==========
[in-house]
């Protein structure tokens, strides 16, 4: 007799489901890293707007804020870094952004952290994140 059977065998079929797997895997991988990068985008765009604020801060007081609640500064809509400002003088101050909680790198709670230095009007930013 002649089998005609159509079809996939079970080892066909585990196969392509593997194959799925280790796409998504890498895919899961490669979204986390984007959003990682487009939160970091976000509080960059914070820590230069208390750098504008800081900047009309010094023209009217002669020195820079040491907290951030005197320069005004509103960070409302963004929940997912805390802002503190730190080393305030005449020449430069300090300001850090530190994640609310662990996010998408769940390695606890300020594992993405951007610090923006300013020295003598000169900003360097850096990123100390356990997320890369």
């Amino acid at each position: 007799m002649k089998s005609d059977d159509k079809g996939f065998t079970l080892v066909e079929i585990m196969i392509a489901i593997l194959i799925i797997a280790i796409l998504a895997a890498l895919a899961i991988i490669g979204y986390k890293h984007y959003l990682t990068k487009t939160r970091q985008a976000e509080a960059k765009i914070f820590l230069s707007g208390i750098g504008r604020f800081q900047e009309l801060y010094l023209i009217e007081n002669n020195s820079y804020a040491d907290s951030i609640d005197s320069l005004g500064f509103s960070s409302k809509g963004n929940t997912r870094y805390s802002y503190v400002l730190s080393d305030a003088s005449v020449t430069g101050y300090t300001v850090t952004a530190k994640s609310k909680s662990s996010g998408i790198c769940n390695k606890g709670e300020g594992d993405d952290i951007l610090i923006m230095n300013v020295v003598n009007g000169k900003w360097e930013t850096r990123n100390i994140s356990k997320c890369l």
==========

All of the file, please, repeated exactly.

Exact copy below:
[in-house]
């Protein structure tokens, strides 16, 4: 007799489901890293707007804020870094952004952290994140 059977065998079929797997895997991988990068985008765009604020801060007081609640500064809509400002003088101050909680790198709670230095009007930013 002649089998005609159509079809996939079970080892066909585990196969392509593997194959799925280790796409998504890498895919899961490669979204986390984007959003990682487009939160970091976000509080960059914070820590230069208390750098504008800081900047009309010094023209009217002669020195820079040491907290951030005197320069005004509103960070409302963004929940997912805390802002503190730190080393305030005449020449430069300090300001850090530190994640609310662990996010998408769940390695606890300020594992993405951007610090923006300013020295003598000169900003360097850096990123100390356990997320890369």
């Amino acid at each position: 007799m002649k089998s005609d059977d159509k079809g996939f065998t079970l080892v066909e079929i585990m196969i392509a489901i593997l194959i799925i797997a280790i796409l998504a895997a890498l895919a899961i991988i490669g979204y986390k890293h984007y959003l990682t990068k487009t939160r970091q985008a976000e509080a960059k765009i914070f820590l230069s707007g208390i750098g504008r604020f800081q900047e009309l801060y010094l023209i009217e007081n002669n020195s820079y804020a040491d907290s951030i609640d005197s320069l005004g500064f509103s960070s409302k809509g963004n929940t997912r870094y805390s802002y503190v400002l730190s080393d305030a003088s005449v020449t430069g101050y300090t300001v850090t952004a530190k994640s609310k909680s662990s996010g998408i790198c769940n390695k606890g709670e300020g594992d993405d952290i951007l610090i923006m230095n300013v020295v003598n009007g000169k900003w360097e930013t850096r990123n100390i994140s356990k997320c890369l």